Unions fear new job losses

VERNON SMALL AND HAMISH RUTHERFORD
Last updated 08:14 14/02/2013

Relevant offers

National business

Christchurch concrete business nearly wrecked by employee who stole thousands Nigel Latta: The NZ paradox - why are we poorer despite doing everything right? Rebranding a business for competitive advantage Investors sought for global expansion of remote-controlled boat launch device Two Canterbury quarry operators appeal after failed bid to dig deeper Spark customers call for information on major security breach Dotcom Mansion's new owner revealed, but who's going to be moving in? Brighter future predicted by sustainable business report Legendary Auckland music venue Kings Arms goes on the market, music fans howl and developers prowl Westpac customer Shay Speers says bank left him stranded after fraudsters hit his account

Unions are warning another round of more significant redundancies could be announced in days following news power company Contact Energy will shed 100 of its 1100 staff.

Engineering, Printing and Manufacturing Union national secretary Bill Newson said this morning he knew of one decision that had been made, and would be announced as early as today.

Another was pending, although no final decision had been made and he hoped the job losses could be averted.

He said he could not name the companies because the union received information in confidence.

"This is serious stuff."

The news of job cuts at Contact comes on the heels of news 192 jobs will go at Summit Wool Spinners in Oamaru and about half the 400-strong workforce at Mainzeal face redundancy after the construction firm was put into receivership.

National and Labour have both made jobs their main focus this year. The latest data shows a fall in unemployment to 6.9 per cent but also a sharp drop in the participation rate suggesting the labour market is weak.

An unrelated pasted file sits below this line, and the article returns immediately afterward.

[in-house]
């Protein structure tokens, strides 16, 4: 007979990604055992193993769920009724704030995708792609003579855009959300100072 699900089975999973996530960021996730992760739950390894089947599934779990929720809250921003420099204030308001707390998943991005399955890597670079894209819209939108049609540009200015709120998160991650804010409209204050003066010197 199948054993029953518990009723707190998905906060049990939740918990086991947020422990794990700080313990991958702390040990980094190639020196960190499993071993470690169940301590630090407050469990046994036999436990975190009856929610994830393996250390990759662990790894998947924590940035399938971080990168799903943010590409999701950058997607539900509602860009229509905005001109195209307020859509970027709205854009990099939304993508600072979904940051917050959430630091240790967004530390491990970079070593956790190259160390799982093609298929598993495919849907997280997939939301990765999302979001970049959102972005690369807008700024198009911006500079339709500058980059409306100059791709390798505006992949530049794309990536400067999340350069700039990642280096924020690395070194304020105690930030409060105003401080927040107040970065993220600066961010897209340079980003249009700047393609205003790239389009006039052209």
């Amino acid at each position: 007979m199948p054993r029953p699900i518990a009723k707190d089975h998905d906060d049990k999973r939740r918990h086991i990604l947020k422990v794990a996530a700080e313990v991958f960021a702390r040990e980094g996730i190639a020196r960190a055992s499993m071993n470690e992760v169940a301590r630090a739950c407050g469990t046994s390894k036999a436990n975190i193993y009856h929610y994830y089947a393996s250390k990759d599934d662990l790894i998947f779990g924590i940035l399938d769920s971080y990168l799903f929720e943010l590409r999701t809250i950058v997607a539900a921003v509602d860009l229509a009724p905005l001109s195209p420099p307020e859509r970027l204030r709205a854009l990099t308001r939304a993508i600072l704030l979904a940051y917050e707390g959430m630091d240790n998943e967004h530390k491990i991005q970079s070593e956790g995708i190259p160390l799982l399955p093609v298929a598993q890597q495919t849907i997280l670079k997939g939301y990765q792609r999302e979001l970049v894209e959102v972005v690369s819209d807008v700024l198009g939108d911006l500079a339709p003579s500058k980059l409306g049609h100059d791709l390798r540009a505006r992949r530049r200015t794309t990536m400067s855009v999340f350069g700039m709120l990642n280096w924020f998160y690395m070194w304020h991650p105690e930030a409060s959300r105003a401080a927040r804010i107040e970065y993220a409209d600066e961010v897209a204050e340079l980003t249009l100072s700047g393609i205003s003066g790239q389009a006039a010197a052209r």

The job losses at Contact are being partly blamed on weak energy demand, but manufacturing companies have told an Opposition-initiated inquiry the high New Zealand dollar is also curbing investment and harming profits.

Finance Minister Bill English yesterday said bosses calling for a lower dollar want to cut workers' wages.

He told Parliament's finance and expenditure select committee: "What they're actually telling you is they want to cut the real wages of their workers, because that is the other side of the equation. They want to cut the real wages of their workers," he said.

"The workers need a voice in this debate because no one is sticking up for the fact that the exchange rate underpins household living standards."

But John Walley, who heads the New Zealand Manufacturers and Exporters Association, said that while it was "undeniable" a weaker currency hit consumer purchasing power, manufacturers were concerned about their ability to operate in this country.

"You don't worry much about purchasing power if you don't have a job," Walley said.

Manufacturers were concerned that the high dollar, which makes our exports more expensive overseas, could push them out of business.

"It doesn't matter what the wages are, we won't be here to pay them."

Labour finance spokesman David Parker dismissed English's comments as "nonsense".

"What [manufacturers] want is an exchange rate which enables them to compete internationally so they can afford to pay wages," he said.

"The idea that an artificially high exchange rate is good for New Zealand workers because it holds down the price of flat screen TVs is a nonsense if they can't earn a decent wage."

Ad Feedback

- BusinessDay.co.nz

Special offers

Featured Promotions

Sponsored Content